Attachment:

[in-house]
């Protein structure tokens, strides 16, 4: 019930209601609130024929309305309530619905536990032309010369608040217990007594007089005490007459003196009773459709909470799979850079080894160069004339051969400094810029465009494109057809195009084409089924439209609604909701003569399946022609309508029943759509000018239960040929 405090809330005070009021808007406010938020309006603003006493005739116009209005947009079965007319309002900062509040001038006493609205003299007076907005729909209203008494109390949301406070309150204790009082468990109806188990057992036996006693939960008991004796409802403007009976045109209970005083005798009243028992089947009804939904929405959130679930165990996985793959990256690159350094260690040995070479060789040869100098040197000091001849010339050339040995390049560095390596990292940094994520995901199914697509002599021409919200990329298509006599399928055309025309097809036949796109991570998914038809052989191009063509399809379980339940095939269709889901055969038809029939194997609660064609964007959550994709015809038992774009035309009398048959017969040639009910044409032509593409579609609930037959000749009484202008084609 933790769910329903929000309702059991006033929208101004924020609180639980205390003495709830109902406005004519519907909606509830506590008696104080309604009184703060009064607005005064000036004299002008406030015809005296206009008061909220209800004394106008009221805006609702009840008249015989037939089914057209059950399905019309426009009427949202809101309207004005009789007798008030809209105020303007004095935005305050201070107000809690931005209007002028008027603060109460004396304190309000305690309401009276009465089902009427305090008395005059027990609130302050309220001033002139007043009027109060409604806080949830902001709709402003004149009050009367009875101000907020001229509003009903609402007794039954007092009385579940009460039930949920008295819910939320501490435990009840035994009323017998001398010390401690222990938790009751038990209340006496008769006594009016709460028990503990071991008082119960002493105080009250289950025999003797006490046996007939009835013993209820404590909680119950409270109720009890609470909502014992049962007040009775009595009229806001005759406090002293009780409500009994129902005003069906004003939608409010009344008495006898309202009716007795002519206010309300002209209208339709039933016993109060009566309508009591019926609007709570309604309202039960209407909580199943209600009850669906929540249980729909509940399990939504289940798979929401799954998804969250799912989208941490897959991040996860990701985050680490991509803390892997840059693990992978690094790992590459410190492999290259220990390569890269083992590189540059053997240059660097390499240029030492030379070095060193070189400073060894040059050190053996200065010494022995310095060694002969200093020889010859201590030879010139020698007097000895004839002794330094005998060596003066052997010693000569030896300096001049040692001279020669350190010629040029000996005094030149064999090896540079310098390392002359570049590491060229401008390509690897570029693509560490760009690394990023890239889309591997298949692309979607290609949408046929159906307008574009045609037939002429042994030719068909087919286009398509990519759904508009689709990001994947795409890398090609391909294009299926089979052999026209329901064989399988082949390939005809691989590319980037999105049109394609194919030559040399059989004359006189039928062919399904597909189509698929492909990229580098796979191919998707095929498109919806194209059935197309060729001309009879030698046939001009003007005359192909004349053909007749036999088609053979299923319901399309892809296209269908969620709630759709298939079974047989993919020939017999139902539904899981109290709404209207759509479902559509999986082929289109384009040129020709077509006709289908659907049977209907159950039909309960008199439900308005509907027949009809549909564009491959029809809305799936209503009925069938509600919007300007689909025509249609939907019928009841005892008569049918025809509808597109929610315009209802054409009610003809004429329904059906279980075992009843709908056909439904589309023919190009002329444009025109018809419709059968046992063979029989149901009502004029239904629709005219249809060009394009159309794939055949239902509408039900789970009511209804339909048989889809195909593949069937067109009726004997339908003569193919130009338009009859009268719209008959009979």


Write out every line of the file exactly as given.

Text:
[in-house]
């Protein structure tokens, strides 16, 4: 019930209601609130024929309305309530619905536990032309010369608040217990007594007089005490007459003196009773459709909470799979850079080894160069004339051969400094810029465009494109057809195009084409089924439209609604909701003569399946022609309508029943759509000018239960040929 405090809330005070009021808007406010938020309006603003006493005739116009209005947009079965007319309002900062509040001038006493609205003299007076907005729909209203008494109390949301406070309150204790009082468990109806188990057992036996006693939960008991004796409802403007009976045109209970005083005798009243028992089947009804939904929405959130679930165990996985793959990256690159350094260690040995070479060789040869100098040197000091001849010339050339040995390049560095390596990292940094994520995901199914697509002599021409919200990329298509006599399928055309025309097809036949796109991570998914038809052989191009063509399809379980339940095939269709889901055969038809029939194997609660064609964007959550994709015809038992774009035309009398048959017969040639009910044409032509593409579609609930037959000749009484202008084609 933790769910329903929000309702059991006033929208101004924020609180639980205390003495709830109902406005004519519907909606509830506590008696104080309604009184703060009064607005005064000036004299002008406030015809005296206009008061909220209800004394106008009221805006609702009840008249015989037939089914057209059950399905019309426009009427949202809101309207004005009789007798008030809209105020303007004095935005305050201070107000809690931005209007002028008027603060109460004396304190309000305690309401009276009465089902009427305090008395005059027990609130302050309220001033002139007043009027109060409604806080949830902001709709402003004149009050009367009875101000907020001229509003009903609402007794039954007092009385579940009460039930949920008295819910939320501490435990009840035994009323017998001398010390401690222990938790009751038990209340006496008769006594009016709460028990503990071991008082119960002493105080009250289950025999003797006490046996007939009835013993209820404590909680119950409270109720009890609470909502014992049962007040009775009595009229806001005759406090002293009780409500009994129902005003069906004003939608409010009344008495006898309202009716007795002519206010309300002209209208339709039933016993109060009566309508009591019926609007709570309604309202039960209407909580199943209600009850669906929540249980729909509940399990939504289940798979929401799954998804969250799912989208941490897959991040996860990701985050680490991509803390892997840059693990992978690094790992590459410190492999290259220990390569890269083992590189540059053997240059660097390499240029030492030379070095060193070189400073060894040059050190053996200065010494022995310095060694002969200093020889010859201590030879010139020698007097000895004839002794330094005998060596003066052997010693000569030896300096001049040692001279020669350190010629040029000996005094030149064999090896540079310098390392002359570049590491060229401008390509690897570029693509560490760009690394990023890239889309591997298949692309979607290609949408046929159906307008574009045609037939002429042994030719068909087919286009398509990519759904508009689709990001994947795409890398090609391909294009299926089979052999026209329901064989399988082949390939005809691989590319980037999105049109394609194919030559040399059989004359006189039928062919399904597909189509698929492909990229580098796979191919998707095929498109919806194209059935197309060729001309009879030698046939001009003007005359192909004349053909007749036999088609053979299923319901399309892809296209269908969620709630759709298939079974047989993919020939017999139902539904899981109290709404209207759509479902559509999986082929289109384009040129020709077509006709289908659907049977209907159950039909309960008199439900308005509907027949009809549909564009491959029809809305799936209503009925069938509600919007300007689909025509249609939907019928009841005892008569049918025809509808597109929610315009209802054409009610003809004429329904059906279980075992009843709908056909439904589309023919190009002329444009025109018809419709059968046992063979029989149901009502004029239904629709005219249809060009394009159309794939055949239902509408039900789970009511209804339909048989889809195909593949069937067109009726004997339908003569193919130009338009009859009268719209008959009979």